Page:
When it comes to the “Us and Them”, the verse quoted (Galatians 3:28) are specifically referring to Christians and their relations with one another as having unity as Jesus-followers, and not seeing each other as previously being Jew or Gentile, or anything else as such (See the whole Galatians 3 for the context). This is totally converse to the heading of the blog entry that suggests unity with all people, whether they are believers or not. The “Us and Them” factor between believing, Christ-following Christians and those that do not believe or do not follow in Jesus’ footsteps is wholly important to being a Christ-follower. It is the ability of Christians to discriminate between Followers and Non-Followers that is of utmost importance to our Faith. For instance, if it isn’t for the “Us and Them” factor, how will we be able to discern advice coming from a Follower versus one that comes from a Non-Follower? Are we to take the advice from both at the same face value? Should we apply both equally to our lives? What if the advice given contradicts each other? Who do we listen to then? And we haven’t even spoken about actions as yet!

    Then there are the very Bible verses that put the “Us and Them” factor into a more contrasting perspective. For one, God/Jesus hates it when we assist those that actively defile His Name, Glory, and Honour through their beliefs and actions (2 Chronicles 19: 1-7; 2 Corinthians 6: 14-18). In another, we are reminded and instructed not to follow in their actions but to live Holy and differently (1 Thessalonians 4-5; 1 Timothy 1:8-11; 2 Timothy 3: 1-9; Ephesians 4: 17-32; 1 Peter 2: 4-12, need I go on?). How are we not Us and Them in the sight of both Jesus and one another when we speak of those that do not believe?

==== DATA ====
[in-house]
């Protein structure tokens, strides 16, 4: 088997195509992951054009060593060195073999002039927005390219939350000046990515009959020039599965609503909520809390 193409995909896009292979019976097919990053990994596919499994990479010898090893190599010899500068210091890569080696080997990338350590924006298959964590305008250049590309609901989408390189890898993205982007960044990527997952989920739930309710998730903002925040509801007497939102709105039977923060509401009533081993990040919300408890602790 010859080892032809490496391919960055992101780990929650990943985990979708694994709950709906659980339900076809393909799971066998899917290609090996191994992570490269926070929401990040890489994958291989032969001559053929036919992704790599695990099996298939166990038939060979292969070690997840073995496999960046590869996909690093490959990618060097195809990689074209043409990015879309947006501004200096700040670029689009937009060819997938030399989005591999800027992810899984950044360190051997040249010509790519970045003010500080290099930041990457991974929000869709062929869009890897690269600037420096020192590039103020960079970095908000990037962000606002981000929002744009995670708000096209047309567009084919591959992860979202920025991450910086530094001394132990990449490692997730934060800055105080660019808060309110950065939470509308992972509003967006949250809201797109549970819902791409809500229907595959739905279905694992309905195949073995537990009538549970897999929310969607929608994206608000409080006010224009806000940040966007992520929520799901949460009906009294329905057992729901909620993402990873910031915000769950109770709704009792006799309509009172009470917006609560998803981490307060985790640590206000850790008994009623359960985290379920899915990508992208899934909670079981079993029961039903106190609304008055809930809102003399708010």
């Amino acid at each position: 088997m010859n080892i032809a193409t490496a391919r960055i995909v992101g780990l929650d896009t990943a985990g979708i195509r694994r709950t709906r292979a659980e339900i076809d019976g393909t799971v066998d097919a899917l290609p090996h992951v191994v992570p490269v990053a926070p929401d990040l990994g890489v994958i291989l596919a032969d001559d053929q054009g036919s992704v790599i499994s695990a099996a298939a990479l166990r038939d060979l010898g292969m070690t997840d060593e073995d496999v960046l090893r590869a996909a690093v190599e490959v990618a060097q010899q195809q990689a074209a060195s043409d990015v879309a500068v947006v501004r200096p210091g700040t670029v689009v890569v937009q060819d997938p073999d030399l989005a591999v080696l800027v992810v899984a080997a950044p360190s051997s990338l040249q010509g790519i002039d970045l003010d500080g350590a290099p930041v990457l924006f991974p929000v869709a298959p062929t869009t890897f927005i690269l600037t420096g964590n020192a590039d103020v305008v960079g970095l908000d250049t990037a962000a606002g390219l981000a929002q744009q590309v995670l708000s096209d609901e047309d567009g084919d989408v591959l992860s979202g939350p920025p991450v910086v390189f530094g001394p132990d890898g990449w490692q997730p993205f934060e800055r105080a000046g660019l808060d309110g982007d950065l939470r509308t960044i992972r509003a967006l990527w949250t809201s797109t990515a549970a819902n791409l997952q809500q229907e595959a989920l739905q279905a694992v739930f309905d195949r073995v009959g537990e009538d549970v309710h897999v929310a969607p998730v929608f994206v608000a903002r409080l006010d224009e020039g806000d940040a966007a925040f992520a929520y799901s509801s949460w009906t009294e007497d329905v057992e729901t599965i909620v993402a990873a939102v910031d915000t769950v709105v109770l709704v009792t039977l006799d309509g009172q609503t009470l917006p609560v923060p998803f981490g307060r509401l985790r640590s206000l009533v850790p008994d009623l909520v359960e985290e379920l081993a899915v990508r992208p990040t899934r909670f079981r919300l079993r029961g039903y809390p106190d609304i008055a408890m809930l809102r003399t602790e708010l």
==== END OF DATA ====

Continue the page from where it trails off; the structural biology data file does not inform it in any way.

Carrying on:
Obviously, this does not mean that we completely not interact for them. We are supposed to spread the Gospel, and pray for them (such as mentioned in 1 Timothy 2), but that does not mean that we partake in what they do or live for what they live for, or vote for what they vote for, or stand for what they stand for, unless it aligns with Jesus’ teachings and Way. In this way, there is a clear “Us and Them”.

    Finally, there is no way that a Christian can be expected to have empathy with non-believers, or indeed one another, in every situation. If you meant to use the word sympathy, then I apologise as this is the correct term to use, but to expect Christians to have empathy is, in many circumstances, impossible. For instance, I can have sympathy for a person who lost their mother, comfort them, pray for them, and in a small way ease their suffering by standing with them. However, since I have not lost my mother there is no way in which I can empathize with them as I have no idea how it feels to lose my mother since I have not lost her yet.
    There are more examples that I can mention, but my comment is long-winded already.

  2. Rick says: